Lifestyle education crucial to help young Americans control their blood pressure
Far too many "teachable moments" are lost in a doctor's office during which young adults with hypertension could have learned how to reduce their blood pressure. In fact, only one in every two hypertensive young Americans does in fact receive such advice and guidance from a healthcare provider within a year from being diagnosed, says Heather M. Johnson of the University of Wisconsin School of Medicine and Public Health in the US. She led a study which examined how regularly such education is provided and documented by one of the ten largest physician practice groups in the US. The findings appear in the Journal of General Internal Medicine, published by Springer.
Hypertension is the leading cause of preventable death in the United States. Incident hypertension is diagnosed when a person's systolic blood pressure is greater than 140 mmHg or their diastolic blood pressure is more than 90 mmHg. Nine and seven percent of American men and women respectively between the ages of 18 and 39 years old suffer from hypertension. Unfortunately, almost 60 percent of these young adults are not good at controlling their blood pressure, which could lead to heart disease and strokes.
Lifestyle education is seen as a critical initial step to help initiate hypertension control, and could include advice on ways to lose weight, dietary changes and exercise tips. Johnson's team wanted to find out which factors determine the likelihood of such advice being provided within a medical practice. They therefore scrutinized the electronic health records of 500 young adults with incident hypertension who visited a large Midwestern academic practice.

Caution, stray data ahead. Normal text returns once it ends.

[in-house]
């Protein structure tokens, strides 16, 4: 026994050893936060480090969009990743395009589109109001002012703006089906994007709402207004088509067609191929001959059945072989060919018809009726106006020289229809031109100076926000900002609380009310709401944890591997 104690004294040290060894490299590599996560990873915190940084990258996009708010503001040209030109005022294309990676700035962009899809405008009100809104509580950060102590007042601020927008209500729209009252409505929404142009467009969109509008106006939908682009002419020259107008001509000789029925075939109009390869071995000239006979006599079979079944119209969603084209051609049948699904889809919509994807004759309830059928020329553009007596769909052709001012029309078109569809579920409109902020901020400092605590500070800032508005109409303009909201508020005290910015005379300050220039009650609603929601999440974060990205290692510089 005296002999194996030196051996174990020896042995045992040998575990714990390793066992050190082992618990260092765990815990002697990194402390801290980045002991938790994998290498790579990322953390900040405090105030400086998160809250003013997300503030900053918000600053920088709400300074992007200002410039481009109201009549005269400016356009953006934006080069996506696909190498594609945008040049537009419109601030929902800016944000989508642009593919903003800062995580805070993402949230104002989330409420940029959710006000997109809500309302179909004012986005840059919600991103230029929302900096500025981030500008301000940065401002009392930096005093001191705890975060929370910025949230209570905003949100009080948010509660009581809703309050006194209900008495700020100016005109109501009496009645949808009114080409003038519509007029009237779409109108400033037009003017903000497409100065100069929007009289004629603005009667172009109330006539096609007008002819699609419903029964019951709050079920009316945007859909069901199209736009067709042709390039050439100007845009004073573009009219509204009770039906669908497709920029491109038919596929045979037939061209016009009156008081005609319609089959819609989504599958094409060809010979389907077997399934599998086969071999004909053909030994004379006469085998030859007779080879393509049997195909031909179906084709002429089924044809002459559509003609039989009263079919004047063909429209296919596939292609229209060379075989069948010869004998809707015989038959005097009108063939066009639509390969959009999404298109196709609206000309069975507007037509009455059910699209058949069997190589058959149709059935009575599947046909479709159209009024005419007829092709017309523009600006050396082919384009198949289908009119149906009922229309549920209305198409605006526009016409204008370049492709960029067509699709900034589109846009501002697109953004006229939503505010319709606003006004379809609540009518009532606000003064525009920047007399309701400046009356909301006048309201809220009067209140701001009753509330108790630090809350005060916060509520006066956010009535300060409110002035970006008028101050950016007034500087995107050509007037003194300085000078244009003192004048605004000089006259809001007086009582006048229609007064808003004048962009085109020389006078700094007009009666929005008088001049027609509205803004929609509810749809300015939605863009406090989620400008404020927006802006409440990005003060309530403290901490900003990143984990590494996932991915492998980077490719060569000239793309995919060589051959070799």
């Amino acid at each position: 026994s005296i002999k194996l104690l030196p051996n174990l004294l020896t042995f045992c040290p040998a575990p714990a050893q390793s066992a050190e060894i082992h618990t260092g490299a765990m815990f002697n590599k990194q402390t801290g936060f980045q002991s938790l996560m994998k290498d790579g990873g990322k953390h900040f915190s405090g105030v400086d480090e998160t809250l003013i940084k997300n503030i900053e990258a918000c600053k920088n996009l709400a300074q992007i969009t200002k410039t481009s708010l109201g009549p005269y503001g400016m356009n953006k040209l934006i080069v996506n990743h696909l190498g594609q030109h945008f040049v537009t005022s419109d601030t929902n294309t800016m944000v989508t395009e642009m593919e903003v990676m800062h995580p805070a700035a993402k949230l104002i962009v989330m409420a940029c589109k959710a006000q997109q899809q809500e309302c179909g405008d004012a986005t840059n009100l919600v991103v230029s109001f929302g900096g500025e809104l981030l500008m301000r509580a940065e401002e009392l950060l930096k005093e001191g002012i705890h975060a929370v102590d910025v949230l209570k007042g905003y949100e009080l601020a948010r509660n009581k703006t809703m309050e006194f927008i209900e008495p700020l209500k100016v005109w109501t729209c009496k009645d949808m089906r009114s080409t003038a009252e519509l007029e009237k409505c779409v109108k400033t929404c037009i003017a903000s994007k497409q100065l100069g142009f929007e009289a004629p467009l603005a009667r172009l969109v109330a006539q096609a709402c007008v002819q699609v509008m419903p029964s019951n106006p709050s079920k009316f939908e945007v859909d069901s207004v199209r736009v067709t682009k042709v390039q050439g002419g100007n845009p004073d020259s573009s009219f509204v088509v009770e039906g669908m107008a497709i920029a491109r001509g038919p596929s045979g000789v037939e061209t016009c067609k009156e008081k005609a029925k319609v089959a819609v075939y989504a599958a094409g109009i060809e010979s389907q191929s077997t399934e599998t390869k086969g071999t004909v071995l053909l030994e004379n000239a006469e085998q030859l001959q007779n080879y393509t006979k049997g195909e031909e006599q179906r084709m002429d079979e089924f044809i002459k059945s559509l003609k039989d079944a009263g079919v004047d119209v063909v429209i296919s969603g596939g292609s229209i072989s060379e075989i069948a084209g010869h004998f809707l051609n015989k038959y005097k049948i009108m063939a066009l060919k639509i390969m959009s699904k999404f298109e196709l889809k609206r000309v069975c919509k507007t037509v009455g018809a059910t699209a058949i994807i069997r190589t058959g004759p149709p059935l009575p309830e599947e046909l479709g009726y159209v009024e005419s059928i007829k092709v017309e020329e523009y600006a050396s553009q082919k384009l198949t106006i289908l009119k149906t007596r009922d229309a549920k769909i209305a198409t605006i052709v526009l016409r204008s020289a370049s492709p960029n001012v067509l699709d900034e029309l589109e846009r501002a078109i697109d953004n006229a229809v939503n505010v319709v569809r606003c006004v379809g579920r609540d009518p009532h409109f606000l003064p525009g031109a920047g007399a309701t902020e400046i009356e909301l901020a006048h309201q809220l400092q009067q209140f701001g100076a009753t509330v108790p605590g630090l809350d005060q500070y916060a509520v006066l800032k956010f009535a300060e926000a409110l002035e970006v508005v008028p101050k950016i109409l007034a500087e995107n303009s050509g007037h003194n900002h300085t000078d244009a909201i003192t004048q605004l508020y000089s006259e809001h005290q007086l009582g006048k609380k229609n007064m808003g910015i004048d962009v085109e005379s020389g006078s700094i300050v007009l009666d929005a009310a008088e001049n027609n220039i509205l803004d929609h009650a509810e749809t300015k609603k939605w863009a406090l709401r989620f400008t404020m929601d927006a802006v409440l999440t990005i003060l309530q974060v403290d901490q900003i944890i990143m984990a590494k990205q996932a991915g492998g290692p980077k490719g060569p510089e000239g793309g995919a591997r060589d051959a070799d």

Among the sample group, only 55 percent received documented lifestyle education within one year. Exercise was the most frequent topic addressed, followed by hints on how to stop smoking. Only 25 percent of counselled patients received advice on how they can lower their blood pressure by changing their diets.
Such education was more likely given to women and to patients who made regular visits to the doctor to manage chronic conditions. It was also more often provided to people who had previously been diagnosed with high levels of cholesterol, or those with a family history of hypertension or heart disease.
Johnson believes that such knowledge about when and how patients are likely to receive advice can help to better target the development of interventions to improve young adult health education and hypertension control. Also, the issue could be addressed through changes in the healthcare system that empower additional clinical staff to provide relevant health coaching and lifestyle information.
"The development of incident hypertension is an important 'teachable moment' to educate about the adoption and maintenance of lifestyle modifications," said Johnson.